Saturday, October 17, 2015

Shared Difficulty

I have always found the Italian Four Knights Jerome Gambit to be one of the more difficult variations in the Jerome. This is probably due to the additional development which, among other things, restricts my Queen from making wild advances.

Even Bill Wall has experienced relative "difficulty", scoring only 91% in his games with the line. The following game is quite a rarity.

Wall, Bill - Guest343560, 2013

1.e4 e5 2.Nf3 Nc6 3.Bc4 Nf6 4.Nc3 Bc5 5.Bxf7+

5...Kxf7 6.Qe2

Also seen are 6.d4 and 6.Nxe5+.


Other moves have allowed Bill to utilize his Queen on a different diagonal, e.g. 6...Rf8, which led to 7.Qc4+ Ke8 8.Qxc5 d6 9.Qc4 Qe7 10.d4 exd4 11.Nxd4 Nxe4 12.Nxc6 Qh4 13.O-O Rxf2 14.Nxe4 Rxg2+ 15.Kxg2 Bh3+ 16.Kh1 Qg4 17.Qf7 checkmate Wall,B - Roberts,C,, 2010. See also Wall,B - Hamilton,E, FICS, 2011 (1-0, 22); Wall, Bill - NFNZ, FICS, 2011 (1-0, 15); and Wall,B - Guest1872464,, 2014 (1-0, 30).

Or 6...d6 7.Qc4+ as in Wall,B - Guest1459913,, 2013 (1-0, 38).

Or 6...h6 7.Qc4+ d5 8.Qxc5 as in Wall,B - DarkKnight,, 2012 (1-0, 23),


Better was 7.Nxd5, as in Wall, Bill - Samvazpr,, 2010 (0-1, 25) 


This is an improvement over 7...Nxd5 8.Qc4 Nce7 9.Nxe5+ Ke6 10.Qxc5 Kxe5 11.Nxd5 Nxd5 12.c4 b6 13.d4+ Ke4 14.Qc6 Be6 15.Qxe6+ Kxd4 16.cxd5 Qxd5 17.Be3+ Kc4 18.Rc1+ Kb5 19.Qxd5+ c5 20.O-O Rhd8 21.Qc4+ Kc6 22.b4 Kb7 23.Qd5+ Ka6 24.Qc6 Rac8 25.Qa4+ Kb7 26.Rfd1 Rxd1+ 27.Rxd1 cxb4 28.Qxb4 Rc7 29.Qb5 h6 30.Rd7 Rxd7 31.Qxd7+ Ka6 32.Bd2 g5 33.a4 g4 34.Qb5+ Kb7 35.Bxh6 a6 36.Qd7+ Kb8 37.Bf4+ 
Ka8 38.Qc7 b5 39.Qb8 checkmate, papernoose - jsit, FICS, 2004

8.Nxe5+ Kg8 9.Qc4 Qd6 10.O-O a6 11.Nd3 Ba7 12.Rb1 Bf5

Black is developing, while White struggles to get his pieces coordinated. An attack on White's King combined with an attack on his Queen brings the game to a quick conclusion.

13.a3 Ng4 14.g3 Nxh2 15.Kxh2 b5 White resigned

Thursday, October 15, 2015

Ya Gotta Have Heart

Image result for free clipart human heart

Philidor1792 sends a game with the heart of the Jerome Gambit, if not the moves...

NN - Philidor1792

1.e4 e5 2.Nf3 Bc5 

The Busch-Gass Gambit. In some cases it envisions a reversed Jerome Gambit. See "Worth a Second Look... "Part 1Part 2 and Part 3 and "The Busch-Gass Gambit".

3.Nxe5 Nc6 

Chiodini's Gambit. Black wishes to play a reversed Boden-Kieseritzky Gambit.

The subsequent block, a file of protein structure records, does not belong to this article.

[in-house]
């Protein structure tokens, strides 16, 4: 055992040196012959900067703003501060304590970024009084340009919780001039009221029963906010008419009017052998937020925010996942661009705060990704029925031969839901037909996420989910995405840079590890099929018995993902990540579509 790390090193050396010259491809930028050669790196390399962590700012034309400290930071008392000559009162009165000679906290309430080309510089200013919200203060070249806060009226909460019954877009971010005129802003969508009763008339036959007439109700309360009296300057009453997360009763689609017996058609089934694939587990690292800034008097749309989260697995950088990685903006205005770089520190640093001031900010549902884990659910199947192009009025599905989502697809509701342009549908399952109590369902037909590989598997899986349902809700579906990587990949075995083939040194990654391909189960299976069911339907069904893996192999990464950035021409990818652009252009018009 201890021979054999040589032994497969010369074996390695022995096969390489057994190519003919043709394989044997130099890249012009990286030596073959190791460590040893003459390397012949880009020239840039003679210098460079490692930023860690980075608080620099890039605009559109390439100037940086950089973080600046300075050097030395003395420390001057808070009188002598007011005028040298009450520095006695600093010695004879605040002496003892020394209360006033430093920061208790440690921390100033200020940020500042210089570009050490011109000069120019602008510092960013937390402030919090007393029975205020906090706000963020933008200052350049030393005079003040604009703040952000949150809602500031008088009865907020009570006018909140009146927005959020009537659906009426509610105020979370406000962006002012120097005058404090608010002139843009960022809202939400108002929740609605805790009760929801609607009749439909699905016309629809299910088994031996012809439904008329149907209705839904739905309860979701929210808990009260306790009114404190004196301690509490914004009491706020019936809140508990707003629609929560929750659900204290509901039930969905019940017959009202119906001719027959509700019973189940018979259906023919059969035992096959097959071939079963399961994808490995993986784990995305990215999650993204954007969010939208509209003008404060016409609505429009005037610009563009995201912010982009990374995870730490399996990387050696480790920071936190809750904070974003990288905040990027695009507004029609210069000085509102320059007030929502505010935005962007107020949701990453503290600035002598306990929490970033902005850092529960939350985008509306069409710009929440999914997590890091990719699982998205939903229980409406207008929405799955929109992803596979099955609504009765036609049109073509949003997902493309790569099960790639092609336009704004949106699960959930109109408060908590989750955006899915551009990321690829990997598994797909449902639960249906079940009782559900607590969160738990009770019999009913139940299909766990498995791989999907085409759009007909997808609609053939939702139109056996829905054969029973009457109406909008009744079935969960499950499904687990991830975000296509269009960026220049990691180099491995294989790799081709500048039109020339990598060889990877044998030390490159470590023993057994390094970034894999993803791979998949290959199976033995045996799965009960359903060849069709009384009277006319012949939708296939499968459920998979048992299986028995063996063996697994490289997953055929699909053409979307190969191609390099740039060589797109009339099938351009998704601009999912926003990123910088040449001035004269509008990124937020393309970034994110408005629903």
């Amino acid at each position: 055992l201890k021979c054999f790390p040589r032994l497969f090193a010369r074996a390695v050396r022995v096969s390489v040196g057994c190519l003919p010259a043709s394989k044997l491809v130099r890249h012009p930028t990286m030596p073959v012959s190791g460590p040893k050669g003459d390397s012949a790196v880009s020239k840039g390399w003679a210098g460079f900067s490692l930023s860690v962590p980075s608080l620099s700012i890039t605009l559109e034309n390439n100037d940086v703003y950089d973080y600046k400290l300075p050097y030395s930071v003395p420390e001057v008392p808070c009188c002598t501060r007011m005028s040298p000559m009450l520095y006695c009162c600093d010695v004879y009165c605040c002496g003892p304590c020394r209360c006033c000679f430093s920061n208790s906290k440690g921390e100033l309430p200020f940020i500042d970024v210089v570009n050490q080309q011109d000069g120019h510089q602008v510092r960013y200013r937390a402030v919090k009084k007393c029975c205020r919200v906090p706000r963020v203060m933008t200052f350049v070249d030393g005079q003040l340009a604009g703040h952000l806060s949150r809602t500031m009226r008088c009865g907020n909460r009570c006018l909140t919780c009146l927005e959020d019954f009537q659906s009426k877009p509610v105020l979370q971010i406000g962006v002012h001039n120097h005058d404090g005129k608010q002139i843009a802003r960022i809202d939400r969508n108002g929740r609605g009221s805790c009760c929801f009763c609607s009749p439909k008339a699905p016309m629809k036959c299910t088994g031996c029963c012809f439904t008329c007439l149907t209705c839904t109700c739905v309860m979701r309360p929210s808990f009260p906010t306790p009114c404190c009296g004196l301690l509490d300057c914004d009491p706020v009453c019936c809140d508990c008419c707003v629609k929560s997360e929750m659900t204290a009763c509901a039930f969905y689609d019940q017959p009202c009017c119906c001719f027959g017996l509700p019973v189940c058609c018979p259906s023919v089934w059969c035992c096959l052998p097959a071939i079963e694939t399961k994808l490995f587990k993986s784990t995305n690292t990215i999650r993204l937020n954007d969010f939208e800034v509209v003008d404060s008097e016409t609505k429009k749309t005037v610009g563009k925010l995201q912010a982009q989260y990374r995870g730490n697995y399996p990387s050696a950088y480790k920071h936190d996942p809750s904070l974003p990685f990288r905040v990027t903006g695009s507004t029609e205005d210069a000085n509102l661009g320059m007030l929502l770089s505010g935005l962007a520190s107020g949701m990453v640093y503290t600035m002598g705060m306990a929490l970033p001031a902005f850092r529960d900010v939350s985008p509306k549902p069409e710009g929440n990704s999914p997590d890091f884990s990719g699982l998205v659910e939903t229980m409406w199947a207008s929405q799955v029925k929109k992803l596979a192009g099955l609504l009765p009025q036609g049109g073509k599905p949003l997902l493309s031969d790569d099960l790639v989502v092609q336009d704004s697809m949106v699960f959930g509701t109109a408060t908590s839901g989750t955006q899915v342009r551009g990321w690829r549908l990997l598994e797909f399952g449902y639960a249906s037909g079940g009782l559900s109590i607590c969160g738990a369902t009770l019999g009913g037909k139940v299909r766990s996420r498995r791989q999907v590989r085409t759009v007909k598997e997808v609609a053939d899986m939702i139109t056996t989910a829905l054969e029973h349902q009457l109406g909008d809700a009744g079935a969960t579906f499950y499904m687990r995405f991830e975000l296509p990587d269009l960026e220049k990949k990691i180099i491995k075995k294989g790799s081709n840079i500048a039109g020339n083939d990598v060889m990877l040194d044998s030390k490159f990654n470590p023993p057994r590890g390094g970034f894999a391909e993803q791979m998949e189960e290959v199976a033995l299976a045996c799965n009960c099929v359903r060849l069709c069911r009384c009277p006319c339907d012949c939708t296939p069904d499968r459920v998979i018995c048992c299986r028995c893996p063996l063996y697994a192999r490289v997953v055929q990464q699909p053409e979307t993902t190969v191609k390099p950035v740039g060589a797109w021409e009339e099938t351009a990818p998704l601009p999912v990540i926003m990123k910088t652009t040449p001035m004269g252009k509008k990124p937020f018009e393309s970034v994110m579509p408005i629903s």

White sacrifices first!


I referred to this move in an earlier post as "a light-hearted alternative" to 4...Qf6. For that move, see Ake - Evilone, ICC, 1998 (0-1, 24) and hitorkoal - Philidor1792,, 2015 (0-1, 71). 


Not 5.Bc4 Qxf2 checkmate, Nguyen Bao Do - Dich Tai Khuu, VIE-ch, U07, 2014. 

5...Qxe4+ 6.Be3 Nxd4 7.Nxh8 Nxc2+ 8.Kd2 Nxa1 9.Qh5+ 

Is this strange enough for you?

9...g6 10.Qxh7 

White would do better to capture Black's Bishop at c5 rather than protect his Knight at h8. Bad things now happen.

10...Qc2+ 11.Ke1 Qxb1+ 12.Ke2 Qc2+ 13.Ke1 Bb4+ 14.Bd2 Qxd2 checkmate

Tuesday, October 13, 2015

Small Smiles

I have been enjoying sharing with Readers the new pile of Bill Wall games that I have recently uncovered. There are still a good number to present.

To add to the fun, I just received a baker's dozen of games from Philidor1792 - Jerome Gambits and Jerome-inspired play.

On the internet chess circuit, as expected, Rebecca_Wiebe has won the "Italian Game" tournament with an overwhelming score of 19-0-3. I was pleased to score 2 of those draws against her. I finished in 4th place (out of 35) with 10-6-2.

Meanwhile, the tumult continues in the "Giuoco Piano" tournament, and when the smoke clears I may yet find myself on the top of my section and advance to the next round - by a hair's breadth.

One more game remains to be completed in the first round of another "Italian Game" tournament at I am the last of three from my section to move on to the second round, when it begins.  

Sunday, October 11, 2015

Of Such Little Things...

Of such little things, it seems, victories are made.

In the following game the players quickly reach a Queenless middle game, with Black holding the extra piece while White has two extra pawns. Both have to decide their strategies - but, in the meantime, a small tactical "pothole" crashes the second player in short order.

Wall, Bill - Guest2651667, 2015

1.e4 e5 2.Nf3 Nc6 3.Bc4 Bc5 4.Bxf7+ 

4...Kxf7 5.Nxe5+ Nxe5 6.Qh5+ Kf8 7.Qxe5
d6 8.Qf4+ Qf6 9.d3 Qxf4 10.Bxf4 Nf6 

Bill Wall, like Philidor 1792 (to name another in the Jerome Gambit Gemeinde) is comfortable playing without Her Majesty.


Other games in The Database have seen 11.h311.c311.O-O, and 11.Be3.

11...a6 12.f3 

Bill is not in a hurry - yet. He can afford to see what else his opponent has on his mind.

12...Be6 13.Bg3 g5 14.e5 

Breaking in the center makes sense now that Black has further weakened his King with another pawn move (11...a6, 13...g5). The move also contains a trap that the second player immediately falls into.


Better was 14...Nd5

15.Bxe5 Kf7

It all looks so routine and uneventful, but 15...Be7 was the proper defense. White could then snatch a pawn with 16.Ne4 (i.e. 16...Kg7 17.Nxg5) but Black might still have a small edge.

Now a simple combination decides.

16.Bxf6 Kxf6 17.Ne4+ Black resigned

After 18.Nxc5 White will have recovered his sacrificed piece and be a couple of pawns up; not something Black wanted to continue against.